HS 3210 Laboratory Math (2 semester credit hours)
The basic principles and theory of clinical, biochemical, and analytical laboratory math related calculations.  It includes basic operations such as problem solving using percentiles, rates, ratios, mole ratios, molality, pH, conversions, solving for proportions and more.

HS 3254 Immunohistochemistry (2 semester credit hours)
A comprehensive course that deals with the fundamentals of immunohistochemistry as applied to the theory and practical techniques in histopathology. The students acquire basic knowledge of how immunology is applied in the development of immunohistochemistry reagents and techniques. Emphasis will be placed on the clinical significance of diagnostic and prognostic indicators used in immunohistochemistry techniques. Troubleshooting and standardization of reagents are emphasized.

HS 3270 Critical Thinking in Health Professions (2 semester credit hours)
This course is designed to provide health professions students with resources for improving critical thinking skills. The course will introduce basic concepts of critical thinking through integration into interactive case studies, problem based scenarios, and project design assignments. The specific objectives of this course coincide with the University of Texas MD Anderson Cancer Center School of Health Professions’ definition of critical thinking.

HS 3300 Immunology (3 semester credit hours)
This course focuses on the basic concepts in immunology, and covers general properties of immune responses; cells and tissues of immune system; lymphocyte activation and specificity; effector mechanisms; immunity to microbes; immunodeficiency and AIDS; autoimmune diseases; transplantation. Course delivery is a blend of lecture and on line, self-paced activities.

HS 3320 Medical Genetics (3 semester credit hours)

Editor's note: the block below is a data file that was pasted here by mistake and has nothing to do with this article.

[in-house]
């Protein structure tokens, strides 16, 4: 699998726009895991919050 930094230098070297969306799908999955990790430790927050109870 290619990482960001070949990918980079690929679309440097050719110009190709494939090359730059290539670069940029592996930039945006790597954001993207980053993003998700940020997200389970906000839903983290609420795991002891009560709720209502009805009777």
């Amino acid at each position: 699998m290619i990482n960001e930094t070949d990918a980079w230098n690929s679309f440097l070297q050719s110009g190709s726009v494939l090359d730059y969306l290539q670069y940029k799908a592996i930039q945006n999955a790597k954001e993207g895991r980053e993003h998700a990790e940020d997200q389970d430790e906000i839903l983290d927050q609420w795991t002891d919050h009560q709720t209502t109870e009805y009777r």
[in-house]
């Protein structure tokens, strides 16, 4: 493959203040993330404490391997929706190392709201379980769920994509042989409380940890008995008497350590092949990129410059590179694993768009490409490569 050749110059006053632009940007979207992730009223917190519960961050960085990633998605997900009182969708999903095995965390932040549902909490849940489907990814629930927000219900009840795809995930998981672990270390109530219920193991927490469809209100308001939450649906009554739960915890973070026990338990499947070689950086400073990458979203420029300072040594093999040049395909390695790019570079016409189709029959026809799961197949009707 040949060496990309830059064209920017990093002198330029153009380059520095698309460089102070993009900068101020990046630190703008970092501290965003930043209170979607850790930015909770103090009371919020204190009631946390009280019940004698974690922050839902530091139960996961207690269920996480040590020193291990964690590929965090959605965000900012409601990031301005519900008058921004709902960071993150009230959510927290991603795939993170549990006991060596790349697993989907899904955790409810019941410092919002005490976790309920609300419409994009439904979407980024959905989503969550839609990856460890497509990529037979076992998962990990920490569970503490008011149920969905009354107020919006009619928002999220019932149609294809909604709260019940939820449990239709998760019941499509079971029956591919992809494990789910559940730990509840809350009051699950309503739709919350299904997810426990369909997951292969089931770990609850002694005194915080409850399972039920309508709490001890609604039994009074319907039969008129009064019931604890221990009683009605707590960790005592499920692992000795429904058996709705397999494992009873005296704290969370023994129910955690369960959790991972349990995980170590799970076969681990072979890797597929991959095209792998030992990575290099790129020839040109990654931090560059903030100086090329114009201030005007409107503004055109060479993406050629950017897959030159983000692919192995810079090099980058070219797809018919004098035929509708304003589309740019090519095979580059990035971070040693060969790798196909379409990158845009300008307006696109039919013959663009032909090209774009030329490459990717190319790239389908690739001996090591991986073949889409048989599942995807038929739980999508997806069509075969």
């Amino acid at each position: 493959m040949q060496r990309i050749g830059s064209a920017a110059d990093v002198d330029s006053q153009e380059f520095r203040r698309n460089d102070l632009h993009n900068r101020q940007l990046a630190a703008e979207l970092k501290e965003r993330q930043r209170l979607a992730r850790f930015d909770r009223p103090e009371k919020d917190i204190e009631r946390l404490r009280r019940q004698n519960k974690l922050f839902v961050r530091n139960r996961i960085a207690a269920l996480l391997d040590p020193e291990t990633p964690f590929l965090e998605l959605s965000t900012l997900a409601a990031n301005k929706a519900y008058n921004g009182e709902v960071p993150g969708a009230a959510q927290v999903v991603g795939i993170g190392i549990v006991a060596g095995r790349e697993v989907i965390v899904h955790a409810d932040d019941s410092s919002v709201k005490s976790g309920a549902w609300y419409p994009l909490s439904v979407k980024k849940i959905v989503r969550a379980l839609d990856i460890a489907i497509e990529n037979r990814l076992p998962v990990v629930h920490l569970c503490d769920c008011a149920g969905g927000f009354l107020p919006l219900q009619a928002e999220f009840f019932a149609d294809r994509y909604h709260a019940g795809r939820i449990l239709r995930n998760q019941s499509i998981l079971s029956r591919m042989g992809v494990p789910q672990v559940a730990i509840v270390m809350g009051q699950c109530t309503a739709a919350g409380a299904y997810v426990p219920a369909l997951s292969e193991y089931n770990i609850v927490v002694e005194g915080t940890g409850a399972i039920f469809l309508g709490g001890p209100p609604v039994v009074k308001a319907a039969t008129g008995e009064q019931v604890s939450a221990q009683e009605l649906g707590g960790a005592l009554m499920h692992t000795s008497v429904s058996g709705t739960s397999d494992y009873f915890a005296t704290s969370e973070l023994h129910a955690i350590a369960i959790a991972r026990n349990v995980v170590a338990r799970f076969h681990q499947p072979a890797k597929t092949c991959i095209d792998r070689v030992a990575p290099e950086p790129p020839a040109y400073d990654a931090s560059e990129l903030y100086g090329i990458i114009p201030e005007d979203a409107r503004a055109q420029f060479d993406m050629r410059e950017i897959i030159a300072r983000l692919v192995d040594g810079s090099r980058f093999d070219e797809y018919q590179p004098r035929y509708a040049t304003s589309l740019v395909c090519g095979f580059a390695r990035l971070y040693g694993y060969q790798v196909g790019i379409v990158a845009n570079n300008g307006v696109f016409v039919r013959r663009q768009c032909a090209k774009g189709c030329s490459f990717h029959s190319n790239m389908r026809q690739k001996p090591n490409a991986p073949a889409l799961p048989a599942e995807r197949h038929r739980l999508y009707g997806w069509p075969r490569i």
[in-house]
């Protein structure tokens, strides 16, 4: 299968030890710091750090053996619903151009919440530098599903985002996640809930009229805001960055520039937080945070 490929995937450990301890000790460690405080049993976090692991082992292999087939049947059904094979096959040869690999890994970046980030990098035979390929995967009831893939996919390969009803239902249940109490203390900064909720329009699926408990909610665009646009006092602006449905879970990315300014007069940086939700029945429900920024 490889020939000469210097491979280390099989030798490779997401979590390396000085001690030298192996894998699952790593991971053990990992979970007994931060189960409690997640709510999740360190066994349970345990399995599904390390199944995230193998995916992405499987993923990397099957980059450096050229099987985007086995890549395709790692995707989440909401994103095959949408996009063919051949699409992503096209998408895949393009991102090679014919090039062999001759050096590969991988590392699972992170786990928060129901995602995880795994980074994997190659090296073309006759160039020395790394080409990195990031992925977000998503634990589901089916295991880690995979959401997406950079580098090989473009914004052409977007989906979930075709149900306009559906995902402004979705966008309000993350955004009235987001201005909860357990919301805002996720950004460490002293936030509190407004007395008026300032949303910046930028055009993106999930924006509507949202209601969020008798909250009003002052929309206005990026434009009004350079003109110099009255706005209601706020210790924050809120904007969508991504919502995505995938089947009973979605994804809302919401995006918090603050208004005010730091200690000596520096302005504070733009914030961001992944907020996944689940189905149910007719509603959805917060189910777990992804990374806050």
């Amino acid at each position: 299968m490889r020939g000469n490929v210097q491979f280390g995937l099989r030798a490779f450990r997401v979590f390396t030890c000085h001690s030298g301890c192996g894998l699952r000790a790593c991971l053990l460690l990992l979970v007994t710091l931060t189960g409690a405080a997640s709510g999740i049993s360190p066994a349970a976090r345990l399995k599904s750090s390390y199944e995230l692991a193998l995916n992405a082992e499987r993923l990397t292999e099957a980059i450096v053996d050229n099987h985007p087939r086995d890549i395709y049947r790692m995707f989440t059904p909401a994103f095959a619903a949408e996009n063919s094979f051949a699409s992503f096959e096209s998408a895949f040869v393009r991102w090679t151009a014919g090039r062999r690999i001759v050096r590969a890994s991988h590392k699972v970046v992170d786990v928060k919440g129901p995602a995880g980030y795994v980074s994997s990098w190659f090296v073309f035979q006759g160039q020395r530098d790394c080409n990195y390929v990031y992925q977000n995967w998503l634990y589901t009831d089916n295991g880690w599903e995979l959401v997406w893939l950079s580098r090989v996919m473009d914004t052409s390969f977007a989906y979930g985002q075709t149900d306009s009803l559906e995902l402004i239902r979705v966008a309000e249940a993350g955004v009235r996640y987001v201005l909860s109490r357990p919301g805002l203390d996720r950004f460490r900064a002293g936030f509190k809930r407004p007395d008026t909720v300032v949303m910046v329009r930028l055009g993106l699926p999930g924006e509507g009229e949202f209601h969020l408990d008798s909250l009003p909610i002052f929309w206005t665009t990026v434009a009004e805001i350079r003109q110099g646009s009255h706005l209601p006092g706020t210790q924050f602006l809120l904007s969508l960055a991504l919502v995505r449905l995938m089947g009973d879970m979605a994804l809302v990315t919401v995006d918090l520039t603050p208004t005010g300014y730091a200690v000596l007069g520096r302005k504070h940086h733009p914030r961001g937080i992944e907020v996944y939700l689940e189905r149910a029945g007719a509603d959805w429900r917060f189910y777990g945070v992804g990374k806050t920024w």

This course is a study of the role of genetics in medicine including: Mendelian genetics, multifactorial inheritance, DNA structure, chromosome structure, population genetics, mutation rates, ethnicity of disease and genetic mapping. A comprehensive review of the cell cycle, mitosis, and meiosis and pedigree analysis is incorporated as well.  (Admission to Program)

HS 3330 Pathology of Body Fluids (3 semester credit hours)
This course is a study of the anatomy and physiology of the kidney and the formation, elimination and composition of urine. Various body fluids (CSF, Synovial, Plural, Serous, etc.) will be study and associations made with various disease states. Interpretation of urinary and body fluids elements, chemical assays and the correlation with normal and abnormal physiology: Course delivery is a blend of lecture and on line, self-paced activities.  (Admission to Program)

HS 3333 Statistics (3 semester credit hours)
This course provides an introduction to statistical techniques. Emphasis will be placed on probability and probability distributions, sampling and descriptive measures, inference and hypothesis testing, linear regression, and analysis of variance. (Prerequisite HS 3101)

HS 3340 Research Methods (3 semester credit hours)
This research methods course will introduce the basic language and concepts of empirical research with emphasis on the applicability of research methodology in the area of clinical laboratory sciences.  Students will have the opportunity to learn how to search the peer-reviewed journal databases available to them through the Research Library. They will then critique and review their references, learn how to make an outline, and write a literature review on their assigned topic. Curriculum will include a blend of lectures, group work, presentations by guest researchers and development of a group research poster. (Admission to Program)

HS 3370 Fundamentals of Writing and Critical Thinking (3 semester credit hours)
This basic writing course stresses both reading and writing skills and is designed to teach students to improve their ability to write logically and develop short essays, brief formal summaries, and reports.

HS 4100 Issues in Health Care Ethics (1 semester credit hour)
This course content is designed to establish a foundation and set parameters of professional practice for health care professionals. The emphasis will be on developing the background for the resolution of ethical dilemmas through ethical reasoning, ethical obligations in health professional-patient relationships and just allocation of scarce health care resources.

HS 4101 Diversity and Cultural Competence (1 semester credit hour)